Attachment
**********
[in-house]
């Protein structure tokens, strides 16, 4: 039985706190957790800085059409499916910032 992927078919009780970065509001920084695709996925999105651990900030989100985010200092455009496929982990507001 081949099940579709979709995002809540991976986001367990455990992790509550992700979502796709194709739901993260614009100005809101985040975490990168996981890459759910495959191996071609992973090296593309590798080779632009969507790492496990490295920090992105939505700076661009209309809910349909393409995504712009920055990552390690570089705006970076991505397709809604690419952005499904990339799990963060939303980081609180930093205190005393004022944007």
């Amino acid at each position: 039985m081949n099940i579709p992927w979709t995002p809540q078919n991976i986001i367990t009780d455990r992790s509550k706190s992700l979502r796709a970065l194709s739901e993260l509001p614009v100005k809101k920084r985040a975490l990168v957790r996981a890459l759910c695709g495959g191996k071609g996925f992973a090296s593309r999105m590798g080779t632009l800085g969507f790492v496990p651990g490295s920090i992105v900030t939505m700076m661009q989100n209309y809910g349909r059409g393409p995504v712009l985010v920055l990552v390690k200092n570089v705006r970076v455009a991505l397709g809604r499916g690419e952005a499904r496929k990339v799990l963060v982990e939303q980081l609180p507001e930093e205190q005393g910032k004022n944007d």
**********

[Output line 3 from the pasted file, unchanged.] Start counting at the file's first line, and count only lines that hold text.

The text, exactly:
């Amino acid at each position: 039985m081949n099940i579709p992927w979709t995002p809540q078919n991976i986001i367990t009780d455990r992790s509550k706190s992700l979502r796709a970065l194709s739901e993260l509001p614009v100005k809101k920084r985040a975490l990168v957790r996981a890459l759910c695709g495959g191996k071609g996925f992973a090296s593309r999105m590798g080779t632009l800085g969507f790492v496990p651990g490295s920090i992105v900030t939505m700076m661009q989100n209309y809910g349909r059409g393409p995504v712009l985010v920055l990552v390690k200092n570089v705006r970076v455009a991505l397709g809604r499916g690419e952005a499904r496929k990339v799990l963060v982990e939303q980081l609180p507001e930093e205190q005393g910032k004022n944007d």